US Championships: Nemcova makes it 2 out of 2

by Carlos Alberto Colodro
10/8/2021 – Wesley So joined Ray Robson and John Burke in the lead of the US Championship after beating Dariusz Swiercz in round 2. Meanwhile, Katerina Nemcova (pictured) became the only player in both sections to keep a perfect score after two games, as she defeated Sabina Foisor with the black pieces. | Photo: Lennart Ootes

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Caruana escapes again

Rating favourite Fabiano Caruana has scored one point after two rounds in the US Championship, nothing out of the ordinary for such a strong event. The way he got that point is a bit surprising, though, as he could easily be standing on 0/2 after surviving worse positions against Lazaro Bruzon and Leinier Dominguez in the first two rounds of the tournament.

Second seed Wesley So, in contrast, scored his first win in round 2 and is now sharing the lead with Ray Robson and John Burke. In a lengthy post-game interview, the ever-friendly grandmaster noted that Caruana, Dominguez and himself have had a busy schedule, which might explain their suboptimal form at the outset of the national championship. The Filipino-born star will face Caruana in Saturday’s fourth round.

Leinier Dominguez, Fabiano Caruana

Leinier Dominguez missed a big chance against Fabiano Caruana | Photo: Bryan Adams

The other winner of the day was Daniel Naroditsky, who bounced back from his loss against Robson by beating Jeffery Xiong with the white pieces. 


The position arose from the Zukertort opening. We see an intense battle in the centre.

23.b4 Preparing to get the knight to e3.

23...Bxb4 [Black could go for 23...b5. After 24.Bxe4 Bxe4 25.Nd2 Bxb4, however, White gets the pawn back and wins another one with 26.Nxe4 fxe4 27.Qxb5 a5 28.Rxe4 — Black cannot play 28...Dxe4 here (better is 28...h6) due to 29.Qb8+ with mate to follow.]

24.Ne3 g6 25.a3 Be7 26.Nxd5 Qxd5 27.Qf3 White has a lot of pressure. The a2-g8 diagonal is a headache for Black, as so many valuable pieces are lined up there.


27...Nc3?! This move gives up an exchange, but Black holds the extra pawn. [27...Rc8 to better protect the back rank was perhaps a better idea. However, White has 28.g4 and gets a strong initiative.]

28.Bc4 [28.Bc2!? looks more accurate.]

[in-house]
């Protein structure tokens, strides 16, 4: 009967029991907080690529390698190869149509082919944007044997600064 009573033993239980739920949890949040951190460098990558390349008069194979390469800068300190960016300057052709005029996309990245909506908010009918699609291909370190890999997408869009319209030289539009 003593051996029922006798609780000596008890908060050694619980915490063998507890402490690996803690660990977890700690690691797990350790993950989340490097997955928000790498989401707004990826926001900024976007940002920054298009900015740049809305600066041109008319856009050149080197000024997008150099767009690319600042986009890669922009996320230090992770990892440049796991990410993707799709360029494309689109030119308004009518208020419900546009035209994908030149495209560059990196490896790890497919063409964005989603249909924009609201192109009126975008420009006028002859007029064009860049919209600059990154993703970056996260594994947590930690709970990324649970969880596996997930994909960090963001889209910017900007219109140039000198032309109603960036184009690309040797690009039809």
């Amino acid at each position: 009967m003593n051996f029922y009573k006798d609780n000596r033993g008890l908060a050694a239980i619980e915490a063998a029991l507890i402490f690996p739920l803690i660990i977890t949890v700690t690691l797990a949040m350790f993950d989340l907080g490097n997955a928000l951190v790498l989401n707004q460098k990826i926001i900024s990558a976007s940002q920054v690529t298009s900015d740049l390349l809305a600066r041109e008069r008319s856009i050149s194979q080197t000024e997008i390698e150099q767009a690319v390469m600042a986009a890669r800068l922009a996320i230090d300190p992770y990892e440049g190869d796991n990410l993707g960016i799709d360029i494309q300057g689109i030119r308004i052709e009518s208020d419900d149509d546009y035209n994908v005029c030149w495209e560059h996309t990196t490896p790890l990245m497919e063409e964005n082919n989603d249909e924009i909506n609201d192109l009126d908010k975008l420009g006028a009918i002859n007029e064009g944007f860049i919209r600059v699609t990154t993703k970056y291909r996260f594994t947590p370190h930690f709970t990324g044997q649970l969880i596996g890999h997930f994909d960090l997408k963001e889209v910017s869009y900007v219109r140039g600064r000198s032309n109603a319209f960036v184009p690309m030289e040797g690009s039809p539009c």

28...Rxc4 29.Qxd5 Nxd5 30.Rxc4 b5 [Better was 30...Bc5 to close the c-file.]

31.Rc8+ Kf7 32.Rf3 Nb6 33.Rc7 Nc4 34.Bc3 Nxe5 [34...Nxa3 35.g4]

35.Rh3 h5 36.Rxa7 f4 37.Rb7 Rc6 38.Rxb5 Bf6 39.Rb1 [39.Bxe5?? Rc1#]


39...Ng4 Black still has a few recourses at his disposal.

40.Be1 Rc2 41.Rf3 g5 42.h3 Ne5 43.Rf2 Rc4 44.Ra2 The situation is clear. The a-pawn decides the game.

44...f3 45.a4 Re4 46.Bg3 fxg2+ Black has no real threats on the kingside.

47.Kxg2 Nd3 48.a5 h4 49.a6 White does not need to defend his piece.

49...hxg3 50.a7 Nf4+ 51.Kxg3 Re3+ 52.Kg4 [Not 52.Kh2?? Rxh3+ 53.Kg1 Bd4+] 1–0

Daniel Naroditsky, Jeffery Xiong

Daniel Naroditsky and Jeffery Xiong | Photo: Lennart Ootes

Standings after round 2


All games


In the women’s section, three players scored full points on Thursday. Much like Naroditsky in the open, Megan Lee recovered from a defeat by beating Gulrukhbegim Tokhirjonova with the black pieces. Meanwhile, Carissa Yip got the better of Tatev Abrahamyan in a crucial matchup and Katerina Nemcova became the only player in both sections to kick off the event with two consecutive wins.

Yip, who at 18 is the third highest-rated woman player in the country, played enterprising chess to beat Abrahamyan.


19...Bc6 A crucial mistake by Black. She threatens to play d4, but White is quicker.

20.Bh7 Rg7 21.Ne4 The bishop went to h7 not only to attack the rook but also to open up this possibility.

21...Qc7 22.Bb6


Here Black continued with 22...dxe4 allowing her queen to be captured but getting some material in return — a good practical decision given the circumstances.

Nonetheless, Yip showed great skill in converting her advantage, impressing commentator Yasser Seirawan with her calculation abilities.

Carissa Yip

18-year-old Carissa Yip | Photo: Lennart Ootes

Standings after round 2


All games


Additional reporting by André Schulz


Carlos Colodro is a Hispanic Philologist from Bolivia. He works as a freelance translator and writer since 2012. A lot of his work is done in chess-related texts, as the game is one of his biggest interests, along with literature and music.


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